Theory Of Chemical Evolution Of Molecule Compositions In The Universe

Number of compositions of molecules in the Murchison meteorite identified[19] by methanol based electrospray ionization (ESI) mass spectroscopy (black). The composition of masses in the 148-2000 Da range have been measured. There is a systematic underdetection below 240 Da since the curve does not reproduce the initial power-law growth of the allowed compositions. In the 240-540 Da range, the diffusive model can be fitted (red). From 540 Da a power law tail develops. The continuation of the diffusive model (yellow) is also shown.

Chemical evolution is essential in understanding the origins of life. We present a theory for the evolution of molecule masses and show that small molecules grow by random diffusion and large molecules by a preferential attachment process leading eventually to life's molecules.

It reproduces correctly the distribution of molecules found via mass spectroscopy for the Murchison meteorite and estimates the start of chemical evolution back to 12.8 billion years following the birth of stars and supernovae.

From the Frontier mass between the random and preferential attachment dynamics the birth time of molecule families can be estimated. Amino acids emerge about 165 million years after chemical elements emerge in stars. Using the scaling of reaction rates with the distance of the molecules in space we recover correctly the few days emergence time of amino acids in the Miller-Urey experiment. The distribution of interstellar and extragalactic molecules are both consistent with the evolutionary mass distribution, and their age is estimated to 108 and 65 million years after the start of evolution.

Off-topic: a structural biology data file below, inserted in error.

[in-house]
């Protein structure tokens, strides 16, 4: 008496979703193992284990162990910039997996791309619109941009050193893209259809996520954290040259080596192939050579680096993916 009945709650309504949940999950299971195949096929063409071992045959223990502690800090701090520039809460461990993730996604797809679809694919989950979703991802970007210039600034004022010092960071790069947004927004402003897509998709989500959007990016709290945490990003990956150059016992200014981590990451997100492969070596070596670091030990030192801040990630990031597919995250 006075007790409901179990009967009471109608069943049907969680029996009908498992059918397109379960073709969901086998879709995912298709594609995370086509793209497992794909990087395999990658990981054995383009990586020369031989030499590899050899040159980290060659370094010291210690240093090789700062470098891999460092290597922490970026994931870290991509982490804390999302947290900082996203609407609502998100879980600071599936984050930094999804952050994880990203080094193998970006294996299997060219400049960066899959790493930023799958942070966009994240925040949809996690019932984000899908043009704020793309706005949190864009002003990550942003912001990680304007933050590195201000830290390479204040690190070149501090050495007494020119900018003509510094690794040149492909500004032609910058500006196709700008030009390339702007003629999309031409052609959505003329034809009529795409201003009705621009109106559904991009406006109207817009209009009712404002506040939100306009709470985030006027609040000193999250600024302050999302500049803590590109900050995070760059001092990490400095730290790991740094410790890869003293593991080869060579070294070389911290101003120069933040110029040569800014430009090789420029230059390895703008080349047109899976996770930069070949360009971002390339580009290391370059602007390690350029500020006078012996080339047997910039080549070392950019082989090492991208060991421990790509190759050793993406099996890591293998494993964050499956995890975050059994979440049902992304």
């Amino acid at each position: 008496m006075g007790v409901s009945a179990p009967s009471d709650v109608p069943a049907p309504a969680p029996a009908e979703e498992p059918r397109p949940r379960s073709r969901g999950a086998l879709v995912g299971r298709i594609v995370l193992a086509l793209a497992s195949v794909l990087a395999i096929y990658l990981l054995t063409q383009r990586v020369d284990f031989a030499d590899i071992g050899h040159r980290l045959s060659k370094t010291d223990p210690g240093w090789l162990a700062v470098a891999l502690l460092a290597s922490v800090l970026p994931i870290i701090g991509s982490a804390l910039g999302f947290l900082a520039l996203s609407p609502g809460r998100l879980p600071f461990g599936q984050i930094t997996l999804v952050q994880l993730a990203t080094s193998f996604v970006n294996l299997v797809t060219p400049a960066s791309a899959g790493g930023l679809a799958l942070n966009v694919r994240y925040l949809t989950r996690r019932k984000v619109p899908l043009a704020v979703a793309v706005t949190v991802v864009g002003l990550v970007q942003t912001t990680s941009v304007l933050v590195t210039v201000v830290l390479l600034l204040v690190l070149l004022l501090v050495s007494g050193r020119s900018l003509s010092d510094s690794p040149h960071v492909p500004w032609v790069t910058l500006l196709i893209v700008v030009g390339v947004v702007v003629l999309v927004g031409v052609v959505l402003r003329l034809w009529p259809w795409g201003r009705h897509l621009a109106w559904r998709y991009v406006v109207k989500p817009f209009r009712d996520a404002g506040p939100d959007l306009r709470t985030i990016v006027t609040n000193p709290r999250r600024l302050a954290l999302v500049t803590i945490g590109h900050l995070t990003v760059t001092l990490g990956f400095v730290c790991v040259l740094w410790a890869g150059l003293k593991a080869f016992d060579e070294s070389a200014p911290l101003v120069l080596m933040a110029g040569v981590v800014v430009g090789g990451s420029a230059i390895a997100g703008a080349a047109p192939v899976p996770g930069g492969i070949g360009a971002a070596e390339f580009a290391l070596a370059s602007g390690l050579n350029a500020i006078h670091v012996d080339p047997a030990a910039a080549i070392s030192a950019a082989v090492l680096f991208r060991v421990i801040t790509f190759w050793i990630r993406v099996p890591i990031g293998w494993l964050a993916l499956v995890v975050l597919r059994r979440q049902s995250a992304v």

From the model, we can determine the number of different molecule compositions at the time of the emergence of Earth to be 1.6 million and the number of molecule compositions in interstellar space to a mere 719 species.

Theory of Chemical evolution of molecule compositions in the universe, in the Miller-Urey experiment and the mass distribution of interstellar and intergalactic molecules


Stuart A. Kauffman, David P. Jelenfi, Gabor Vattay
(Submitted on 15 Jun 2018 (v1), last revised 30 Nov 2019 (this version, v2))

Subjects: Populations and Evolution (q-bio.PE); Cosmology and Nongalactic Astrophysics (astro-ph.CO); Solar and Stellar Astrophysics (astro-ph.SR); Biological Physics (physics.bio-ph)
Journal reference: Journal of Theoretical Biology 2019
Cite as: arXiv:1806.06716 [q-bio.PE] (or arXiv:1806.06716v2 [q-bio.PE] for this version)
Submission history
From: Gabor Vattay
[v1] Fri, 15 Jun 2018 14:42:25 UTC (569 KB)
[v2] Sat, 30 Nov 2019 09:44:49 UTC (279 KB)
https://arxiv.org/abs/1806.06716
Astrobiology, Astrochemistry

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